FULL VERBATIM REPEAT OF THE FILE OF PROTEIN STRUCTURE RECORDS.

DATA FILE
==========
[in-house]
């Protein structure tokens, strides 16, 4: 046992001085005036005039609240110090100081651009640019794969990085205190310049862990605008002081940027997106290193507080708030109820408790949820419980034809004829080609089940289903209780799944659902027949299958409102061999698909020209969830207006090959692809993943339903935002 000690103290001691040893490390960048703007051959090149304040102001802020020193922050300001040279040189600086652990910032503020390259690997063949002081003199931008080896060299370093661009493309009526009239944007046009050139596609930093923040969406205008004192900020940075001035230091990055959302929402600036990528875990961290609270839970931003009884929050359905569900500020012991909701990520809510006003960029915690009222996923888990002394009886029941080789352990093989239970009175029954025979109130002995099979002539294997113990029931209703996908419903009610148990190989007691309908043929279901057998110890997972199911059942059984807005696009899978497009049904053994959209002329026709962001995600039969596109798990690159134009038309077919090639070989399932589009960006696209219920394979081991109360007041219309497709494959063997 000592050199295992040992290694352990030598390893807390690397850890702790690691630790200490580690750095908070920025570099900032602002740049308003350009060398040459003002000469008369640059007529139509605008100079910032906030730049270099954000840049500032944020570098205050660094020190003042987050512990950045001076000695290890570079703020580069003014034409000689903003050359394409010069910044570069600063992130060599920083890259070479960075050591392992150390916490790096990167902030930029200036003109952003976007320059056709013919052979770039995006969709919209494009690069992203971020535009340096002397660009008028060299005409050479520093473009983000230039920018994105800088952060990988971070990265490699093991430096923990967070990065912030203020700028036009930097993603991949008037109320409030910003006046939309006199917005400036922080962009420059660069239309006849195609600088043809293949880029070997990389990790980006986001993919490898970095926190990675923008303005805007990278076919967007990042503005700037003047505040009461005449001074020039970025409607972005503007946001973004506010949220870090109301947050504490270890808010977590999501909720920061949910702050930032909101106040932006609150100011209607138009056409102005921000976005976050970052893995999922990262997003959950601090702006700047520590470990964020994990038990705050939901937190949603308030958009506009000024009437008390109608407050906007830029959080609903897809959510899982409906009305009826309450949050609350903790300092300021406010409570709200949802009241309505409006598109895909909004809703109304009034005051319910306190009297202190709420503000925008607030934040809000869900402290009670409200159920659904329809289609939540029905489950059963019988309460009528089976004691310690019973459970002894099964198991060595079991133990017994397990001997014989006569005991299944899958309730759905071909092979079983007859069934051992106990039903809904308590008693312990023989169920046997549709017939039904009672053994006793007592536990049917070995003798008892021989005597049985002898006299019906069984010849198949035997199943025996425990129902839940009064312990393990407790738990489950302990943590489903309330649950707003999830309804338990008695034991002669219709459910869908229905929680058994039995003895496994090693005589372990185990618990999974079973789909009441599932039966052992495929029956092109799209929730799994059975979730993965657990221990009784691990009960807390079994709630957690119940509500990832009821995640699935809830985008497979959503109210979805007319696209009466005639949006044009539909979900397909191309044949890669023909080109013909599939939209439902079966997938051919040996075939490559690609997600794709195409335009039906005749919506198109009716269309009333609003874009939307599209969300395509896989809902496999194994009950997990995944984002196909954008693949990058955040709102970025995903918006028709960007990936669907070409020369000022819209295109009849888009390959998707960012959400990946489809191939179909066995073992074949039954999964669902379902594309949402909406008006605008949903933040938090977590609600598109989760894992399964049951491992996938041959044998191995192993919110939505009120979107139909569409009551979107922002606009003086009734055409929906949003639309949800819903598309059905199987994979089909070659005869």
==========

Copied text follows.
[in-house]
């Protein structure tokens, strides 16, 4: 046992001085005036005039609240110090100081651009640019794969990085205190310049862990605008002081940027997106290193507080708030109820408790949820419980034809004829080609089940289903209780799944659902027949299958409102061999698909020209969830207006090959692809993943339903935002 000690103290001691040893490390960048703007051959090149304040102001802020020193922050300001040279040189600086652990910032503020390259690997063949002081003199931008080896060299370093661009493309009526009239944007046009050139596609930093923040969406205008004192900020940075001035230091990055959302929402600036990528875990961290609270839970931003009884929050359905569900500020012991909701990520809510006003960029915690009222996923888990002394009886029941080789352990093989239970009175029954025979109130002995099979002539294997113990029931209703996908419903009610148990190989007691309908043929279901057998110890997972199911059942059984807005696009899978497009049904053994959209002329026709962001995600039969596109798990690159134009038309077919090639070989399932589009960006696209219920394979081991109360007041219309497709494959063997 000592050199295992040992290694352990030598390893807390690397850890702790690691630790200490580690750095908070920025570099900032602002740049308003350009060398040459003002000469008369640059007529139509605008100079910032906030730049270099954000840049500032944020570098205050660094020190003042987050512990950045001076000695290890570079703020580069003014034409000689903003050359394409010069910044570069600063992130060599920083890259070479960075050591392992150390916490790096990167902030930029200036003109952003976007320059056709013919052979770039995006969709919209494009690069992203971020535009340096002397660009008028060299005409050479520093473009983000230039920018994105800088952060990988971070990265490699093991430096923990967070990065912030203020700028036009930097993603991949008037109320409030910003006046939309006199917005400036922080962009420059660069239309006849195609600088043809293949880029070997990389990790980006986001993919490898970095926190990675923008303005805007990278076919967007990042503005700037003047505040009461005449001074020039970025409607972005503007946001973004506010949220870090109301947050504490270890808010977590999501909720920061949910702050930032909101106040932006609150100011209607138009056409102005921000976005976050970052893995999922990262997003959950601090702006700047520590470990964020994990038990705050939901937190949603308030958009506009000024009437008390109608407050906007830029959080609903897809959510899982409906009305009826309450949050609350903790300092300021406010409570709200949802009241309505409006598109895909909004809703109304009034005051319910306190009297202190709420503000925008607030934040809000869900402290009670409200159920659904329809289609939540029905489950059963019988309460009528089976004691310690019973459970002894099964198991060595079991133990017994397990001997014989006569005991299944899958309730759905071909092979079983007859069934051992106990039903809904308590008693312990023989169920046997549709017939039904009672053994006793007592536990049917070995003798008892021989005597049985002898006299019906069984010849198949035997199943025996425990129902839940009064312990393990407790738990489950302990943590489903309330649950707003999830309804338990008695034991002669219709459910869908229905929680058994039995003895496994090693005589372990185990618990999974079973789909009441599932039966052992495929029956092109799209929730799994059975979730993965657990221990009784691990009960807390079994709630957690119940509500990832009821995640699935809830985008497979959503109210979805007319696209009466005639949006044009539909979900397909191309044949890669023909080109013909599939939209439902079966997938051919040996075939490559690609997600794709195409335009039906005749919506198109009716269309009333609003874009939307599209969300395509896989809902496999194994009950997990995944984002196909954008693949990058955040709102970025995903918006028709960007990936669907070409020369000022819209295109009849888009390959998707960012959400990946489809191939179909066995073992074949039954999964669902379902594309949402909406008006605008949903933040938090977590609600598109989760894992399964049951491992996938041959044998191995192993919110939505009120979107139909569409009551979107922002606009003086009734055409929906949003639309949800819903598309059905199987994979089909070659005869």